S. Carol Marie Power met Alma Sisneros, the actress portraying Sister Blandina Segale, on the set of the pilot of “At the End of the Santa Fe Trail”.
Production Concludes on Television Series Pilot Based on Sister of Charity of Cincinnati
Production recently concluded on the pilot of the television series “At the End of the Santa Fe Trail,” based on the life of Servant of God and Sister of Charity of Cincinnati, Sister Blandina Segale. Sister Blandina is currently under consideration for beatification and canonization in the Catholic Church.
Plans for the television series were announced in July 2016; since, production and crew members have visited and consulted with the Sisters of Charity in order to ensure the series will remain true to the story of Sister Blandina, who entered the Sisters of Charity of Cincinnati in September 1866 and eventually found herself ministering in New Mexico. She is widely known for her compassion for outlaws, championing for justice, and building schools and hospitals in the rugged Southwest.
In February 2017, Tomas Sanchez, director and producer of the project, and Alma Sisneros, the actress playing Sister Blandina, visited the Sisters of Charity Motherhouse in Mount St. Joseph, Ohio. Ms. Sisneros had the opportunity to visit with Sisters Annina Morgan and Loretto Burke to research her character; both Sisters had the privilege of meeting Sister Blandina in her later years. Mr. Sanchez and Mark Steinig, executive producer, spent time in the Sisters of Charity Archives learning more about Sister Blandina’s life and legacy.
Production on the pilot wrapped up last week after filming in March in Santa Fe and Albuquerque, New Mexico, and Chama and Antonito, Colorado. Allen Sanchez, petitioner of Sister Blandina’s cause for canonization, visited the set last month and said, “These people have really made Blandina part of their life. I am amazed to see her story come alive in front of my eyes; they are capturing her spirit on film. I have heard so many crew members tell me they are praying to Blandina, it is moving.”
The pilot is currently in postproduction and producers were working this week in Los Angeles, California, to secure a full order for the series with a distributor. Producers and those working closely on the canonization process are hoping the series will spread Sister Blandina’s message of nonviolence, her love for the poor, and her advocacy for health care and public schools.
Sisters of Charity of Cincinnati Announce Approval of Cause for Canonization of Sister Blandina Segale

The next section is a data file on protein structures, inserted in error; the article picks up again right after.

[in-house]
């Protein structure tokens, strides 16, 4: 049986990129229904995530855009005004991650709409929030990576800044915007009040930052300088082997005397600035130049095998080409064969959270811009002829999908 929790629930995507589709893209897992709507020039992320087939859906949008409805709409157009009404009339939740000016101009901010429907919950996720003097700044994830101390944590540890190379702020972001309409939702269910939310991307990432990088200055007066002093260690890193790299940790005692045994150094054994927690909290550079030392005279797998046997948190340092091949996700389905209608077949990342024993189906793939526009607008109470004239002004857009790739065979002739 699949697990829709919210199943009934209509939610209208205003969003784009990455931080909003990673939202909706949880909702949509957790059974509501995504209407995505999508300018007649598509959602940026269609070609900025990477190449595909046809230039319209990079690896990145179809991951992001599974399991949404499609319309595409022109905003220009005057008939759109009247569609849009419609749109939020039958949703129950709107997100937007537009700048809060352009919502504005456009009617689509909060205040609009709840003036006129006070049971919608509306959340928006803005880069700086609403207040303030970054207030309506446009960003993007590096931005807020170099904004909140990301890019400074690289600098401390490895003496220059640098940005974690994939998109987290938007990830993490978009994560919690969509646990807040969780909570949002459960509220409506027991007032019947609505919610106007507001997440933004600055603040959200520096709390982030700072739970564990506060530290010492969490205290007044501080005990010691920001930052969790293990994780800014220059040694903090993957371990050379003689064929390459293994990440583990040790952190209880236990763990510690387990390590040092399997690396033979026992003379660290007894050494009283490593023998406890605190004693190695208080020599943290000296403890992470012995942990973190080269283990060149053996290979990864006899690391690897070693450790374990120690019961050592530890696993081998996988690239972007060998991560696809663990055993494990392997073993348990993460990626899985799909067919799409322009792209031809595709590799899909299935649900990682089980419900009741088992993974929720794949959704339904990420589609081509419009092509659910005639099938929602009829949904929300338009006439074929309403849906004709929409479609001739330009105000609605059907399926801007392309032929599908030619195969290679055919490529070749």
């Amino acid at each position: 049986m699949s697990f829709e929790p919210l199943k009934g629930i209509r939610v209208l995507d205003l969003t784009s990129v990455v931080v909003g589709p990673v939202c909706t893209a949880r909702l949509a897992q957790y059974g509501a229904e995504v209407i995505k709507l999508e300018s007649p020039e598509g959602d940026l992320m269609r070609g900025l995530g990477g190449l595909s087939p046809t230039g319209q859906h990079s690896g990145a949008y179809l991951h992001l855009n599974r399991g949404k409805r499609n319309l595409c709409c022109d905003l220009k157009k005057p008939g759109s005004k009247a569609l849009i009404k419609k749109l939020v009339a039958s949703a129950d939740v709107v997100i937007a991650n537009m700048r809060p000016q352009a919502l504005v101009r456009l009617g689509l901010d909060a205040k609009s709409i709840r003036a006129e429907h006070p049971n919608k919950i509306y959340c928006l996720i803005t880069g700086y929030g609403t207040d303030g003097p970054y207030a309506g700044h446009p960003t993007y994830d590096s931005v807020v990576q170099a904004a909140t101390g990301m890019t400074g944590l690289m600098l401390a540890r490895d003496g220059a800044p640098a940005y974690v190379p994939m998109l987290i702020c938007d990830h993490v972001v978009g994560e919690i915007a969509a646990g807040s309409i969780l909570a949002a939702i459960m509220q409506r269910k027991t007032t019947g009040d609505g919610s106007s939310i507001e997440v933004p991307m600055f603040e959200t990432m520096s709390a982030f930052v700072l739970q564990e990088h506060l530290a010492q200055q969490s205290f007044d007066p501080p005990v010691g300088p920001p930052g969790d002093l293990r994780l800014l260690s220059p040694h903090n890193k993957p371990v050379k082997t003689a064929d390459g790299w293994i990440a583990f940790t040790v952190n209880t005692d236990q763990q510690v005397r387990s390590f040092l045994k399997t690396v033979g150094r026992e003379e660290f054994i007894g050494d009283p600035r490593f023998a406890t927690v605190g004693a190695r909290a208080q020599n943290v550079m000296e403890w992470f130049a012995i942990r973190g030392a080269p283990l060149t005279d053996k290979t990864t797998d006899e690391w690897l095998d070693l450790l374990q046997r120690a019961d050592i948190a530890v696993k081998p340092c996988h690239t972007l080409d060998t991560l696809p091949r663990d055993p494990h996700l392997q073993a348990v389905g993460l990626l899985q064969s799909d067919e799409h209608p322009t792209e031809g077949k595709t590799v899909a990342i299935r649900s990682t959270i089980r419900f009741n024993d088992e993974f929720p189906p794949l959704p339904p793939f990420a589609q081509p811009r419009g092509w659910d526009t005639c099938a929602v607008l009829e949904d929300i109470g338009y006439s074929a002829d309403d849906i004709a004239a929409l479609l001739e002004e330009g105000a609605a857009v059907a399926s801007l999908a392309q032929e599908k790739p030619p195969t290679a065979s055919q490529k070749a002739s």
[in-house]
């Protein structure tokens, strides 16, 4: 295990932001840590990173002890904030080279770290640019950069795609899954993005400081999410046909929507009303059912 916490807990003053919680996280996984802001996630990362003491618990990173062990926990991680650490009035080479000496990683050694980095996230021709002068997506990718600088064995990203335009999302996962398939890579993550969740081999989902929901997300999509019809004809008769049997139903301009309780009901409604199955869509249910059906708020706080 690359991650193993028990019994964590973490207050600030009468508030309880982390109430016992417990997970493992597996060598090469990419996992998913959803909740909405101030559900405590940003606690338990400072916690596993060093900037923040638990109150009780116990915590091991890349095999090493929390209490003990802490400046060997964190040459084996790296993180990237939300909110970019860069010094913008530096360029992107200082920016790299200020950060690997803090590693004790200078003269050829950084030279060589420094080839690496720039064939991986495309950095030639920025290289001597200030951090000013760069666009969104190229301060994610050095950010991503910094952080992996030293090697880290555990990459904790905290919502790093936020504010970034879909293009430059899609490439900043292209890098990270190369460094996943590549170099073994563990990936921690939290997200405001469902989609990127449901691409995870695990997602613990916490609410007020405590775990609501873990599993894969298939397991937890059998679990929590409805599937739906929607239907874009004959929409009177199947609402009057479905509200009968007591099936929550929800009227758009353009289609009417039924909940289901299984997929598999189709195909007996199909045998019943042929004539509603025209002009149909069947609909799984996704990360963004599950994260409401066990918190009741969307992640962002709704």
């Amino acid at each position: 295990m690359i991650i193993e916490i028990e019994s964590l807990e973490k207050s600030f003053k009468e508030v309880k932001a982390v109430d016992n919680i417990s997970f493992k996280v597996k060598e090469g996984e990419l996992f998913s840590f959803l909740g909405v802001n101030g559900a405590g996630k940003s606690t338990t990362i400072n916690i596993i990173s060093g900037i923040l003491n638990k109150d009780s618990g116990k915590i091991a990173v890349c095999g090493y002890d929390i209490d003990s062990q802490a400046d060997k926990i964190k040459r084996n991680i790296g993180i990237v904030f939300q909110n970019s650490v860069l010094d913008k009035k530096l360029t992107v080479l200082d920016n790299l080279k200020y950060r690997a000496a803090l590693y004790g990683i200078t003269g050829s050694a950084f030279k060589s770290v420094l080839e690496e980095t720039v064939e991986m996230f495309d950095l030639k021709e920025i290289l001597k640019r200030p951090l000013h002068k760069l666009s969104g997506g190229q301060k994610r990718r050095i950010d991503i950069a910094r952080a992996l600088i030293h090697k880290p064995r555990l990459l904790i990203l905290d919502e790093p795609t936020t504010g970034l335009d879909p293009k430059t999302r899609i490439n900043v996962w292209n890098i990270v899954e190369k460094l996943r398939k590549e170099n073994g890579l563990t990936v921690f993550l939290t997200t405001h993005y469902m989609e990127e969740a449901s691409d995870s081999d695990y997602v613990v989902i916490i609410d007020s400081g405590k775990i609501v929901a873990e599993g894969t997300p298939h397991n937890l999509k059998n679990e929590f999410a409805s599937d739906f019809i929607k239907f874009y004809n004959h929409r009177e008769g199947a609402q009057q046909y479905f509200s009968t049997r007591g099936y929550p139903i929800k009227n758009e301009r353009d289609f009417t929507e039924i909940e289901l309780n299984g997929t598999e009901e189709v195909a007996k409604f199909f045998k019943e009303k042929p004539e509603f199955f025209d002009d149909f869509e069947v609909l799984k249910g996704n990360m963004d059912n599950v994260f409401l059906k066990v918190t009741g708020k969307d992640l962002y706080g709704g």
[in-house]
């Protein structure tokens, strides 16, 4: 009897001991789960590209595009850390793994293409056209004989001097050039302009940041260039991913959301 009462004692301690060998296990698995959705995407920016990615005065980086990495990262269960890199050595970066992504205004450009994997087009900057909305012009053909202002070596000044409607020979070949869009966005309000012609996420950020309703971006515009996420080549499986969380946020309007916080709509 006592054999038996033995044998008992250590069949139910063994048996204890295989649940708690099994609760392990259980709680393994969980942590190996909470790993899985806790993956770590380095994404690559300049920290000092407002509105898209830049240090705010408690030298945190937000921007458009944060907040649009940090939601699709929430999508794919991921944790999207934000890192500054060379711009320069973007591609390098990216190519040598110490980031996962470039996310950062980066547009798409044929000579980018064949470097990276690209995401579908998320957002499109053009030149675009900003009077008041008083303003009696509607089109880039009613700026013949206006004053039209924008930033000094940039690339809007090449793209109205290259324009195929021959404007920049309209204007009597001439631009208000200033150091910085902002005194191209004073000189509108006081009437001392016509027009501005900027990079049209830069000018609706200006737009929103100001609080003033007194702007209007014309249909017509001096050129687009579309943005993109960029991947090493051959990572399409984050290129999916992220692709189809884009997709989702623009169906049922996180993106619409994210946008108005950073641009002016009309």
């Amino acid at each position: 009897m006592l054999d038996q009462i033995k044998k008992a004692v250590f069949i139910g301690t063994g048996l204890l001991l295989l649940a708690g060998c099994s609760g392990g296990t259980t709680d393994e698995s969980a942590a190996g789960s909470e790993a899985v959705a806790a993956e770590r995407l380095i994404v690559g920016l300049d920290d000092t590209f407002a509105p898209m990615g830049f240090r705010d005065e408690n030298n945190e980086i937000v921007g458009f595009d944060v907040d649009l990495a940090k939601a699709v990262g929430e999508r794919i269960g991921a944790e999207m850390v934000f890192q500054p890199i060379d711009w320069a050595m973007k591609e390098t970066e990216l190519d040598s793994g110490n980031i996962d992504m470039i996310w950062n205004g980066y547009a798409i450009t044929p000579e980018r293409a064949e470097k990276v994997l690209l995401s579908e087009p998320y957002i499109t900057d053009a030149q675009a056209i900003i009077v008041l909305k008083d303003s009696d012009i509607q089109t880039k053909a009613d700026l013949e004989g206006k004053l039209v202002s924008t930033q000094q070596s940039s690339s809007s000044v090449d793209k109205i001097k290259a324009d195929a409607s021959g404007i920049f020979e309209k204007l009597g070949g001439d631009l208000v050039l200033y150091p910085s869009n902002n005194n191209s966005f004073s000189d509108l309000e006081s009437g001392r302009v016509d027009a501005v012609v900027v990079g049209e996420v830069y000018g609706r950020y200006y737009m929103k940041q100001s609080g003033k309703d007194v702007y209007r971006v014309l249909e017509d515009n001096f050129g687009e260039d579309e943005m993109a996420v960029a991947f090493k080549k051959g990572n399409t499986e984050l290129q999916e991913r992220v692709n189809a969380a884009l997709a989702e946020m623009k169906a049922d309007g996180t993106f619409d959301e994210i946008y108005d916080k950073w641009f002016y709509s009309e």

Photograph of Sister Blandina Segale courtesy of Palace of the Governors Photo Archives (NMHM/DCA) Negative #67735.
The Sisters of Charity of Cincinnati are pleased to announce that the cause for the canonization of Sister Blandina (Maria Rosa) Segale, SC (1850-1941) has been approved. Sister Blandina was born in Cicagna, Italy, and accompanied her family to the United States when she was 4 years old. Educated by the Sisters of Charity in Cincinnati, she entered the Congregation in 1866 and began her ministry by teaching in several schools in Ohio.
In 1872 the young Sister was sent to Trinidad, Colorado, and for the next 21 years served on various missions in the Southwest, including Santa Fe and Albuquerque, New Mexico, and Pueblo, Colorado. Her colorful memoir of her years in Colorado and New Mexico has been published as At the End of the Santa Fe Trail. Her adventures have been featured in novels, television programs, histories, and even a comic book. These often focus on her fearless befriending of Billy the Kid and his gang and also Native Americans in that hostile era.
Returning to Ohio in the early 1890s, Sister Blandina and her sister, Sister Justina Segale, were sent “to see if they could do anything for the poor Italian [immigrants]” in the inner city of Cincinnati. The story of their founding and managing the Santa Maria Institute (1897), the first Catholic settlement house in the United States, is awe-inspiring. The Sisters along with their co-workers and collaborators assisted many needy groups in the city and became involved in issues such as human trafficking and juvenile delinquency. An account of this work is told in a series of journals kept by Sister Justina, and in The Story of the Santa Maria Institute by Anna Minogue.
The cause of Sister’s canonization is being led by the board of St. Joseph’s Children, Albuquerque, New Mexico, a member of Catholic Health Initiatives. Based on documents already submitted to the Vatican, Sister Blandina can now be called by her new title, Servant of God. This is the first step towards canonization.
The Archdiocese of Santa Fe, New Mexico, will celebrate with two events. On Wednesday, June 25 a press conference will be held at 11 a.m. Mountain Time at CHI St. Joseph’s Children (formerly St. Joseph Community Health) in Albuquerque to announce the Vatican’s immediate permission to open the cause. On Sunday, June 29 at 3 p.m. Mountain Time there will be a pontifical ceremony at St. Francis Cathedral in Santa Fe. There Archbishop Michael Sheehan will post the official decree on the Cathedral Basilica of St. Francis of Assisi’s doors, announcing the cause of Servant of God Sister Blandina.